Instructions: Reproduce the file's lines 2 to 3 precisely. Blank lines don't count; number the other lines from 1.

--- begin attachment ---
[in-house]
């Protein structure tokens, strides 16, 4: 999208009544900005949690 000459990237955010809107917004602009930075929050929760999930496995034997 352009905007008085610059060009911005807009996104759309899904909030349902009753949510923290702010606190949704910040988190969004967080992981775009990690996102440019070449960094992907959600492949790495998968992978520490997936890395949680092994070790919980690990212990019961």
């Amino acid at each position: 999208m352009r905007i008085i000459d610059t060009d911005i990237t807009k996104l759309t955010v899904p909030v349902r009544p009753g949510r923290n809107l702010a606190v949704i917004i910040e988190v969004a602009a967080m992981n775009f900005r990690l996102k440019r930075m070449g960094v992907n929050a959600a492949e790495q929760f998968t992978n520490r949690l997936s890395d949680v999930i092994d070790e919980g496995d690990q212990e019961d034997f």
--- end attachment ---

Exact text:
């Protein structure tokens, strides 16, 4: 999208009544900005949690 000459990237955010809107917004602009930075929050929760999930496995034997 352009905007008085610059060009911005807009996104759309899904909030349902009753949510923290702010606190949704910040988190969004967080992981775009990690996102440019070449960094992907959600492949790495998968992978520490997936890395949680092994070790919980690990212990019961």
């Amino acid at each position: 999208m352009r905007i008085i000459d610059t060009d911005i990237t807009k996104l759309t955010v899904p909030v349902r009544p009753g949510r923290n809107l702010a606190v949704i917004i910040e988190v969004a602009a967080m992981n775009f900005r990690l996102k440019r930075m070449g960094v992907n929050a959600a492949e790495q929760f998968t992978n520490r949690l997936s890395d949680v999930i092994d070790e919980g496995d690990q212990e019961d034997f």